Diabetes Drug Doesn’t Improve Non-Alcoholic Fatty Liver Disease

| June 7, 2016

Non-alcoholic fatty liver disease (NAFLD), as its name suggests, involves a build-up of fat in the liver that isn’t due to over-indulgence in alcohol. At present, conventional medicine has no drugs that can successfully treat it. But since NAFLD affects around half of people with type 2 diabetes and one in three of the general population in the UK, whoever gets a drug approved for treating it is going to cash in, big time.

A few years ago, clinical trials in Japan claimed to show that the diabetes drug Januvia (sitagliptin) could be an effective treatment for non-alcoholic fatty liver disease in people who also had type 2 diabetes. But these trials were not placebo-controlled, didn’t measure liver fat directly and were open to bias by researchers. Now, a new study carried out at the University of California, San Diego, has shown that in reality Januvia is no better than placebo at reducing levels of liver fat.

This latest trial, in addition to being placebo-controlled and avoiding any possibility of bias, used new MRI (magnetic resonance imaging) scanning techniques to accurately measure both the amount of liver fat and the elasticity of liver tissues. The liver becomes less elastic as NAFLD progresses, a process called fibrosis. The results showed that Januvia did nothing to improve liver fat levels or liver fibrosis in people with non-alcoholic fatty liver disease and type 2 diabetes.1

I don’t want to sound uncaring, but I’m glad that Januvia failed to help these patients. Because Januvia and its fellow DPP-4 inhibitor drugs come with some pretty scary side effects. These include:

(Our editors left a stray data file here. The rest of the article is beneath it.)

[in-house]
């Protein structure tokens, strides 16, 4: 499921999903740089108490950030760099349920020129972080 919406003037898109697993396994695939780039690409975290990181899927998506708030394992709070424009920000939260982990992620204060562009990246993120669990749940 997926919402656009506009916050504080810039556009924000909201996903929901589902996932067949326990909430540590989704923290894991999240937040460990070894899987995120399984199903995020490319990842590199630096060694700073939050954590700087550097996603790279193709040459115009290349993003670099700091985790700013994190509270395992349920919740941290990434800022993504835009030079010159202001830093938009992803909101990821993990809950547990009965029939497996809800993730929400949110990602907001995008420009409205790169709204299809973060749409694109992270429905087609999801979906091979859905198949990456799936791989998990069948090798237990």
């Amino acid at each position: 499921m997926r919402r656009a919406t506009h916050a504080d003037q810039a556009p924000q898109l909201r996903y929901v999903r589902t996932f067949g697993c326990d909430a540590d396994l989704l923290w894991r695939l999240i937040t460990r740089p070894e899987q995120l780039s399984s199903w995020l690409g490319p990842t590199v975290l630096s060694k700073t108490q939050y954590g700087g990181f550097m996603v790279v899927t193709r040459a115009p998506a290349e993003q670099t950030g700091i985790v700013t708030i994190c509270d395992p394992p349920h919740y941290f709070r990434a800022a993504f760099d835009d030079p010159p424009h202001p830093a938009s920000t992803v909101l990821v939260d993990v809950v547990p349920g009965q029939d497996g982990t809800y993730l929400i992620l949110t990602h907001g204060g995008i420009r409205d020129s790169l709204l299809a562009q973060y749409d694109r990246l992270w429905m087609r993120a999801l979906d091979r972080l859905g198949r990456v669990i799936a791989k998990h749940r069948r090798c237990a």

• raising the risk of potentially deadly heart failure by 25 per cent  2,3
  • triggering the development of acute pancreatitis and pancreatic cancer
  • possibly fuelling the spread of colon and liver cancers to other parts of the body, as I mentioned recently here
  • causing acute renal failure (sometimes requiring dialysis)
  • provoking serious allergic and sensitivity reactions, including anaphylactic shock and Stevens-Johnson syndrome, a life threatening skin condition
  • causing severe and disabling joint pain
  • increasing the risk of dangerously low blood sugar if used with other antidiabetic drugs or insulin

In fact, non-alcoholic fatty liver disease is not an untreatable condition. There are several safe, natural ways of dealing with it that don’t involve dangerous drugs like Januvia, as I shall tell you in my next blog post.

Wishing you the best of health,

Martin Hum
PhD DHD Nutritionist
for Real Diabetes Truth

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Bear in mind we are not addressing anyone’s personal situation and you should rely on this for informational purposes only. Please consult with your own physician before acting on any recommendations contained herein.

References

1. Cui J, Philo L, Nguyen P et al. Sitagliptin versus placebo in the treatment of nonalcoholic fatty liver disease: a randomized controlled trial. J Hepatol. 2016 April 14 (Online ahead of print).

2. Udell JA, Cavender MA, Bhatt DL, Chatterjee S, Farkouh ME, Scirica BM. Glucose-lowering drugs or strategies and cardiovascular outcomes in patients with or at risk for type 2 diabetes: a meta-analysis of randomised controlled trials. Lancet Diabetes Endocrinol. 2015 Mar 16 (Online ahead of print).

3. FDA: 2 Diabetes Drugs May Be Linked to Heart Failure Risk
Warning pertains to drugs containing saxagliptin or alogliptin, published online, nlm.nih.gov/medlineplus/news/fullstory_158144.html

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Category: Diabetes Drugs

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